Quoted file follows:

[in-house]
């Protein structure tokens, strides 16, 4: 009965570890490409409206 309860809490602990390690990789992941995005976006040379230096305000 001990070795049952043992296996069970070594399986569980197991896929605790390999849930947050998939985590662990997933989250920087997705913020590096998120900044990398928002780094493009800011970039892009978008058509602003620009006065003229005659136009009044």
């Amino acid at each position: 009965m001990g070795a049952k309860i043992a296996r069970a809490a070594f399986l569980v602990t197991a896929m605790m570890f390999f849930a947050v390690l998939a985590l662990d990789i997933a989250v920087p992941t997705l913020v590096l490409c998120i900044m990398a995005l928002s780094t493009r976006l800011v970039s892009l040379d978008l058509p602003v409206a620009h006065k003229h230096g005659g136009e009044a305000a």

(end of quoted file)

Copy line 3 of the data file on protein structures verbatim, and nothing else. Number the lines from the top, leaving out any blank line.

């Amino acid at each position: 009965m001990g070795a049952k309860i043992a296996r069970a809490a070594f399986l569980v602990t197991a896929m605790m570890f390999f849930a947050v390690l998939a985590l662990d990789i997933a989250v920087p992941t997705l913020v590096l490409c998120i900044m990398a995005l928002s780094t493009r976006l800011v970039s892009l040379d978008l058509p602003v409206a620009h006065k003229h230096g005659g136009e009044a305000a």